The scripts derived from Brahmi are used to write Indo-Aryan, Dravidian, Austro-Asiatic, and Tibeto-Burman languages in present-day India, Sri Lanka, Myanmar, Kampuchea, Thailand, Laos, Tibet, and Nepal. The weight of the phenomenal linguistic diversity created by the different language families in South Asia is carried by the orthographic unity provided by the Brahmi-derived scripts. The genius of the unit aksara works for the languages from different genetic families, regions and cultures.

Aksara is the best exemplar of the concept of phonological-orthographic interface. Aksaras represent short/long vowels or diphthongs either by themselves or with a preceding consonant or a consonant cluster. Each aksara consists of one or two primary measures of time called matrd. The duration unit matra equates the duration of a short vowel; hence, it corresponds with the modern linguistic musical unit mora. The consonant or consonant cluster, which follows vowels, may be long or short, that is, it may or may not approximate the value of a full matra. Hence, the post-vocalic consonant carrying the duration of a full mdatra is treated as an aksara and the short one is attached to the following aksara. This implies that aksaras are timing units in word representation; they are not isolated semi- syllabic units, as it is commonly believed. Whether the present-day form of the aksara is a product of the different adaptations that it went through to suit the phonology of Prakrit, Early Tamil, Hybrid Sanskrit, and Classical Sanskri is a crucial research question. These changes took place between the time of Asoka’s inscriptions and the reign of Samudragupa toward the end of the fourth century CE, when Classical Sanskrit gained its primacy in inscriptions.

The intricacies of aksara formation can be traced to the phonetic-phonological insights in the Pratisikhyas and the Siksas, which are Veda-specific and general phonetic manuals, respectively. For example, the nasalization dot is placed over the aksaras carrying nasalized vowels in Devanagari and Guajarati, while in Kannada and Telugu, the nasalization circle stands as an independent aksara. The Vedic phoneticians recognized the vocalic as well as the consonantal components in the nasalization process and assigned more importance to the vocalic part. Hence, the nasalization symbol stands for a vowel in Brahmi Scripts; it 1s placed differently in topographic design in different scripts.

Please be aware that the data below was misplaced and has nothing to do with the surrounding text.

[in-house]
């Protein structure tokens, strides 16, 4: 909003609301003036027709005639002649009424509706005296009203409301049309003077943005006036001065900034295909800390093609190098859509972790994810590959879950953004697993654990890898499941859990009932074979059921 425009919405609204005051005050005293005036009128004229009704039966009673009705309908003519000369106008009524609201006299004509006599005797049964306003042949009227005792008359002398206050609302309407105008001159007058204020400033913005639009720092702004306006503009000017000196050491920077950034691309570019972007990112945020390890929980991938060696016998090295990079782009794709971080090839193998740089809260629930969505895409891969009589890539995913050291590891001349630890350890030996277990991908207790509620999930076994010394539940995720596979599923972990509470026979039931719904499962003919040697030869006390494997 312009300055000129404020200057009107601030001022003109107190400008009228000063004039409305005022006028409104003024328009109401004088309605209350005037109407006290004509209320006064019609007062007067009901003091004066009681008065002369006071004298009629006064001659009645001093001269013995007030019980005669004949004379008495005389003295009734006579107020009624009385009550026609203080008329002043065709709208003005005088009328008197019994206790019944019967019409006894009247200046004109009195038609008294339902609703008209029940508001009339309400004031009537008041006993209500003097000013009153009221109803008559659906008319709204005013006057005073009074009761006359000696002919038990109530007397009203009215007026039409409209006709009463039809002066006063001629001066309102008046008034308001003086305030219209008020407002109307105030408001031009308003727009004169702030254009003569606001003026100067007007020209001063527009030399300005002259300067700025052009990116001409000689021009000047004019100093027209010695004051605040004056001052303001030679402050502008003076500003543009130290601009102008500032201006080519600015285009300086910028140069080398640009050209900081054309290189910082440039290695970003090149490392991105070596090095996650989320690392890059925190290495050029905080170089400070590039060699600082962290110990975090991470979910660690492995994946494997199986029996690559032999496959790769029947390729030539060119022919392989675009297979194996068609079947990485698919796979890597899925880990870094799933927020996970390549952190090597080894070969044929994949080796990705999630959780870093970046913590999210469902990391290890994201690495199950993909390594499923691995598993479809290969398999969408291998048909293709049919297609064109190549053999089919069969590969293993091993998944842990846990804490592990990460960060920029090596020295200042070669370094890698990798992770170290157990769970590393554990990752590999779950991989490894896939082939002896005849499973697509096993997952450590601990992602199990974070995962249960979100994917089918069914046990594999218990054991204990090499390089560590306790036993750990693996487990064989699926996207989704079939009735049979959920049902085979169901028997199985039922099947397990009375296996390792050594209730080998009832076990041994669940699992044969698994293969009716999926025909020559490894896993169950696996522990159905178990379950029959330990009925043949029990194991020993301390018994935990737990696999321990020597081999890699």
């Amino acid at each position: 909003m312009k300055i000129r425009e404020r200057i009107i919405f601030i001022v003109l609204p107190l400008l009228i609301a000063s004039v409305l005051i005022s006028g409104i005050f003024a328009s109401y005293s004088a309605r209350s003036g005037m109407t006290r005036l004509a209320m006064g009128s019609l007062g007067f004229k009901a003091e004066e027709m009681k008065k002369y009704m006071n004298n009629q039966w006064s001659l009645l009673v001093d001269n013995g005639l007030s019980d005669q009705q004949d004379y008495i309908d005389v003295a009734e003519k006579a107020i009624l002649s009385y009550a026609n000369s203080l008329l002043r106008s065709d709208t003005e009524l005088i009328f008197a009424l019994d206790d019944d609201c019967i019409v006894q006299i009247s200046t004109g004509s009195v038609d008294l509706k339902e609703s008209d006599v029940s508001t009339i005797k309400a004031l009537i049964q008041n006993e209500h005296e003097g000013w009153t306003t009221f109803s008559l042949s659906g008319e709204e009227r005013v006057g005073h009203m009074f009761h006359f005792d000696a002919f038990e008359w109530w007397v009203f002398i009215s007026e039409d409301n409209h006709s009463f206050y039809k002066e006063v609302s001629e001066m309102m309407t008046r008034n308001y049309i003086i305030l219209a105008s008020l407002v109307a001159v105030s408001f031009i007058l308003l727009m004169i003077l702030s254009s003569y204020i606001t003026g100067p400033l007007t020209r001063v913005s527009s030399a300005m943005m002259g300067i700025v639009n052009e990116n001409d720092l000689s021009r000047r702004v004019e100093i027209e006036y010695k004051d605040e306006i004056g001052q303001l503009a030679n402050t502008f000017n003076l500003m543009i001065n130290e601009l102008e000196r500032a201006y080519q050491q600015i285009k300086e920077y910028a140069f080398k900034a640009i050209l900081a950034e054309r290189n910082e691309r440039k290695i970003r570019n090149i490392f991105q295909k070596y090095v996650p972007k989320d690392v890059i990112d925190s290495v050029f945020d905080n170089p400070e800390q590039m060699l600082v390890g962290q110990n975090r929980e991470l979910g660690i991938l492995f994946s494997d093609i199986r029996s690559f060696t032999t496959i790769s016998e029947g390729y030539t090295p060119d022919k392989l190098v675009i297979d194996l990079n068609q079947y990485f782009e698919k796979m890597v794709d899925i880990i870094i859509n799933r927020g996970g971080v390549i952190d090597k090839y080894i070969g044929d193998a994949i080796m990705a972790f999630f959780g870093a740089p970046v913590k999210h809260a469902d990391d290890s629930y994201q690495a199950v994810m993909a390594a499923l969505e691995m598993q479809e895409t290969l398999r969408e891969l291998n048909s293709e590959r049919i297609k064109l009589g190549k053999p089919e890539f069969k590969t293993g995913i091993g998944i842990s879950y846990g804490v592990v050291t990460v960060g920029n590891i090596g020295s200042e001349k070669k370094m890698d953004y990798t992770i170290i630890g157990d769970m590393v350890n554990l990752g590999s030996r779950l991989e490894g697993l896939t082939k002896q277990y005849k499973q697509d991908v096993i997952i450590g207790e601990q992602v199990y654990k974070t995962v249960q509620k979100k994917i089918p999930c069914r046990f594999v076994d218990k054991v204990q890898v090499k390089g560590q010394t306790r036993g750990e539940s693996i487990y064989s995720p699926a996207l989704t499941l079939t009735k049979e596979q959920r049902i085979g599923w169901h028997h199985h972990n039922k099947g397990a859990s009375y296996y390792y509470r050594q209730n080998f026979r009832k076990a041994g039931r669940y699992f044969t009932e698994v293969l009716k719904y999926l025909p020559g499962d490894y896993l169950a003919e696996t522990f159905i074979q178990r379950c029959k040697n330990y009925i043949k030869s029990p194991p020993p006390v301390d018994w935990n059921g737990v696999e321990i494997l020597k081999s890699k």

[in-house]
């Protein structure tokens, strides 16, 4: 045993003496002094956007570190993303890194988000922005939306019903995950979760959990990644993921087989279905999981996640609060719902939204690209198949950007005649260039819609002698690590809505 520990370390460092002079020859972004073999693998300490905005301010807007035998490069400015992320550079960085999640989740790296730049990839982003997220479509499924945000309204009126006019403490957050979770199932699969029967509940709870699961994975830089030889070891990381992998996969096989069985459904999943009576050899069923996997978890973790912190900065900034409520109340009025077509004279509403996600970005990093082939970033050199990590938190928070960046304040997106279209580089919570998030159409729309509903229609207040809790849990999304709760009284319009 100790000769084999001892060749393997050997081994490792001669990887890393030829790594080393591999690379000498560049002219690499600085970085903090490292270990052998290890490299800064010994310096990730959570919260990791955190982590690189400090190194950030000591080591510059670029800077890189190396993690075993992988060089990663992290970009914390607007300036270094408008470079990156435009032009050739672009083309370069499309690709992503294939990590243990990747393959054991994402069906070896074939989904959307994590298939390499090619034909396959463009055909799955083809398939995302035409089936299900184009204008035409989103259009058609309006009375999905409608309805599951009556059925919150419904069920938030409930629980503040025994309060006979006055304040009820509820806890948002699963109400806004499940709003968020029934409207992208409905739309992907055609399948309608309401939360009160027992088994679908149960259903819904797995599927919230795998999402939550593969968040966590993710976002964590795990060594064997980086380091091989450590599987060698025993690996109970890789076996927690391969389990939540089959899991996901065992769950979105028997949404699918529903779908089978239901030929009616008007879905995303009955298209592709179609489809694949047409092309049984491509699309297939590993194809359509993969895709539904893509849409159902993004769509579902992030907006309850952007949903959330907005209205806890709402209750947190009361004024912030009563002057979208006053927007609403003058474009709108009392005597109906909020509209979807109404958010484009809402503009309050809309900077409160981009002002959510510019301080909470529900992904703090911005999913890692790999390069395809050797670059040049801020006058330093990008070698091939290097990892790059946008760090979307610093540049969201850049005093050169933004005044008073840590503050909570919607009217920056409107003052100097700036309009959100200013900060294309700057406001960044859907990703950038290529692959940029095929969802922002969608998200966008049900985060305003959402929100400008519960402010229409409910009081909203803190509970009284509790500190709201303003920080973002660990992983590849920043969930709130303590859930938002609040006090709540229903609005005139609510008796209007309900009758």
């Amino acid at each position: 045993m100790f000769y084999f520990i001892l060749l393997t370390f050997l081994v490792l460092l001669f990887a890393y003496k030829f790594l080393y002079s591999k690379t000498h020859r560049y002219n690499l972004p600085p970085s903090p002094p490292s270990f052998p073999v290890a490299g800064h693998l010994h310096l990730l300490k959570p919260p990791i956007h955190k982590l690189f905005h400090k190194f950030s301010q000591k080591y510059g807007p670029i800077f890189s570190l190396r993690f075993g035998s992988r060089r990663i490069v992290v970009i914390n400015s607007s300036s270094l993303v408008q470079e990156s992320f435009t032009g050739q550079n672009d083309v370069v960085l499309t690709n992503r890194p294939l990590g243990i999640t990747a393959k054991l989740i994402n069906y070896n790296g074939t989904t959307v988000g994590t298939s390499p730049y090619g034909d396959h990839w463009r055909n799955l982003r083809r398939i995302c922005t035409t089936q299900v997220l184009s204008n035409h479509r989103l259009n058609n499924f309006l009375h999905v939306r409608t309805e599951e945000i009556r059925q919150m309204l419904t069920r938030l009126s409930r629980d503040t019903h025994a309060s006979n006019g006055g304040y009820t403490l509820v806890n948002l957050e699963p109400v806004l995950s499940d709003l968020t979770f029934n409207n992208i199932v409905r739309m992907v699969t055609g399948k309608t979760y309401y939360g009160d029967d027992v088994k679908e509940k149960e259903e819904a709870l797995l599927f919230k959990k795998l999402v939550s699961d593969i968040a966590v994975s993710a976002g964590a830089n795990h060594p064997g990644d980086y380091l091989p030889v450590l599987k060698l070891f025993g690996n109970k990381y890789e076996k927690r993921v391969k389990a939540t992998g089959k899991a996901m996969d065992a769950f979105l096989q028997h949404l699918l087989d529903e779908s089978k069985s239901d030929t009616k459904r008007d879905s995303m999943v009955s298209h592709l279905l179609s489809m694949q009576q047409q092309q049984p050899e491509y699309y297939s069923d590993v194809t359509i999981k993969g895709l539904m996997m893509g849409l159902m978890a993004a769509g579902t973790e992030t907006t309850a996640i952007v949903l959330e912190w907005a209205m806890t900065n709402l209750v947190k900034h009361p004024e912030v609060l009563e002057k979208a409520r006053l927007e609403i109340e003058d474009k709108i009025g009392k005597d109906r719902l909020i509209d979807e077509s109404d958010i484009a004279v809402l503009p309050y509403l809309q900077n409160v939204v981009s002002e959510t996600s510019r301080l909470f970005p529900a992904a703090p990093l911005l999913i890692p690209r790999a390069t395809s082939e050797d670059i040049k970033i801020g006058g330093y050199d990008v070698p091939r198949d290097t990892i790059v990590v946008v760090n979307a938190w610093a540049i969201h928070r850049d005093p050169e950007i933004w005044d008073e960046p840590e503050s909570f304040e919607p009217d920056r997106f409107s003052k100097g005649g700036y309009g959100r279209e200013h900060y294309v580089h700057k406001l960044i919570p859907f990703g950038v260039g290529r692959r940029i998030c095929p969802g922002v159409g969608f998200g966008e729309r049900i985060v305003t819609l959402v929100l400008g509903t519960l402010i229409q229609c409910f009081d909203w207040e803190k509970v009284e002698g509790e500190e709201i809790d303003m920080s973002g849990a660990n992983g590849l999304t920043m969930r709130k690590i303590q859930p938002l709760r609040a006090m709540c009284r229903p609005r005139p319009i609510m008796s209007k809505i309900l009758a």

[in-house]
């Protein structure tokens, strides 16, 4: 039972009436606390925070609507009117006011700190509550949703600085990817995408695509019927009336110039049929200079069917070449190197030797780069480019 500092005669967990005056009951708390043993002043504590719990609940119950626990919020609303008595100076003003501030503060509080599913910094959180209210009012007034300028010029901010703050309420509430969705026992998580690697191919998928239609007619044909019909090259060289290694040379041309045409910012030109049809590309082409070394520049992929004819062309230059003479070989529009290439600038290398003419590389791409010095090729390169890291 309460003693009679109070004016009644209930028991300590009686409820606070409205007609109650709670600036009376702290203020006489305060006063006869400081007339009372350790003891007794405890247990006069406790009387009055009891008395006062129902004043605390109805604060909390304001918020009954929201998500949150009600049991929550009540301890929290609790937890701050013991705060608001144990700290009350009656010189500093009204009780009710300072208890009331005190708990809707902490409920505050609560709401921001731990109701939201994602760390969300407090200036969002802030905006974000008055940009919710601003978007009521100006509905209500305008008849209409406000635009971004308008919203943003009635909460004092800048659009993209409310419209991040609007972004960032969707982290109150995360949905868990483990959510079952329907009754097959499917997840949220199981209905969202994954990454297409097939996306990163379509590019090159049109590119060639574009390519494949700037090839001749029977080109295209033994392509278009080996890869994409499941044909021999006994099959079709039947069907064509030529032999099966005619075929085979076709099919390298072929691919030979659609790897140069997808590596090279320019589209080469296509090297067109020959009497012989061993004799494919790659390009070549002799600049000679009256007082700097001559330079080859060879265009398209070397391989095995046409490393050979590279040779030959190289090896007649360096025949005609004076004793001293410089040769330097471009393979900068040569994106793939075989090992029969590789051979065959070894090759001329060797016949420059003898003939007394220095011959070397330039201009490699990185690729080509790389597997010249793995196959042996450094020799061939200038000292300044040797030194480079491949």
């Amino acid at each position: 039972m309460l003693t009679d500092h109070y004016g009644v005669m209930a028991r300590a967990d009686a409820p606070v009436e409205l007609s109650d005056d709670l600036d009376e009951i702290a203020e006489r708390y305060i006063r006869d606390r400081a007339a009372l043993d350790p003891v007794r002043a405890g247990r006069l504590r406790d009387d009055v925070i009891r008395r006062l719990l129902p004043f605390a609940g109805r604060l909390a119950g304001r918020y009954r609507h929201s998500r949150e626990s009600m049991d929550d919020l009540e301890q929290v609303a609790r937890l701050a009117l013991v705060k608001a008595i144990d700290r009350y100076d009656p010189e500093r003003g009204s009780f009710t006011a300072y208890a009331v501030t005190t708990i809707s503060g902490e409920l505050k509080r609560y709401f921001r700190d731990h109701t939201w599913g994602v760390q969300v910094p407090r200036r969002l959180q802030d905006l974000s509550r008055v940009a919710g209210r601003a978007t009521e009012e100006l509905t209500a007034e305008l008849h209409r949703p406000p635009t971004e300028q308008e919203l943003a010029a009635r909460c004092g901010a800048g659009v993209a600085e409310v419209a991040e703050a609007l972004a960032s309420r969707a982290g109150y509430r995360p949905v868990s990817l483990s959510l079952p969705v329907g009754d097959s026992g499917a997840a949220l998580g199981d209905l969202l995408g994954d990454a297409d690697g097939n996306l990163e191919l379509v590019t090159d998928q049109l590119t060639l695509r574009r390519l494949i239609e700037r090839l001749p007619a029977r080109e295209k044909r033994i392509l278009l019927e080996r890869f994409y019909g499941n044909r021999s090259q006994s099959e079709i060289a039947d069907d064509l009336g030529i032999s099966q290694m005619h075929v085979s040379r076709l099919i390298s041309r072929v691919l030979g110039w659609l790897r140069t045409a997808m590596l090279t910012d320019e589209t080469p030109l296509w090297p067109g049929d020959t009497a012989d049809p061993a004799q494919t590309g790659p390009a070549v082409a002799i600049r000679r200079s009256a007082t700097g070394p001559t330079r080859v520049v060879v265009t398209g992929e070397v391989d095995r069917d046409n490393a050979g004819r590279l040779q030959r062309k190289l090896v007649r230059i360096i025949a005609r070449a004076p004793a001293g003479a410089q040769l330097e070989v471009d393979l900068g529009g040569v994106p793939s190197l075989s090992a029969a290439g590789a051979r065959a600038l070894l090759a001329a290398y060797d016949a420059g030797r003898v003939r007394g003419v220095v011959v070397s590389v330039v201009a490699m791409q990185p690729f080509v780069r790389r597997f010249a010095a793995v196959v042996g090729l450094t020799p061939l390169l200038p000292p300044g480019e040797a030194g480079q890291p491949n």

In this volume, our objective is to present the advances in the ongoing research on Brahmi and its daughter scripts used in present-day India. We bring together several trends: evolutionary, historical development and relevance to current phonological theory. The papers cover the decipherment of the Indus Valley script, _ the evolutionary stages in the emergence of Brahmi, the generative nature of Brahmi and its implications for phonological theory, and the roots of the orthographic unit aksara in Vedic phonetics.

The different strands in research presented in this book represent the interests and the academic background of the three editors: Purushottam Patel is a psycholinguist interested in reading acquisition and dyslexia; Pramod Pandey is a phonologist; and Dilip Rajgor is an archaeologist who is trying to create paleolinguistics. We met at the M.S. University of Baroda in the Department of Linguistics in 1997. Patel was a Faculty Research Fellow of the Shastri Indo-Canadian Institute collecting data on reading acquisition in Gujarati-speaking children. He was fascinated when he saw Rajgor read Brahmi fluently and suggested that the phonology of Brahmi would be a productive topic for Rajgor’s diploma thesis. Pandey, who taught linguistics in Vadodara at the time, agreed to supervise this thesis and gradually got involved in this topic.

For the first time, this volume presents the Brahmi script in its historical side as well as its phonological basis and the associated psycholinguistic-sociolinguistic inquiry. So far Brahmi has been studied only by paleographers; this is a pioneering effort to analyse the phonology-orthography interface in Brahmi and focus on its psycholinguistic relevance, of course, keeping the link with paleography in an important way. We hope to attract attention from paleographers-epigraphists as well as phonologists. We fondly hope that our effort will be taken only as a floodlight, which can point the way for further research.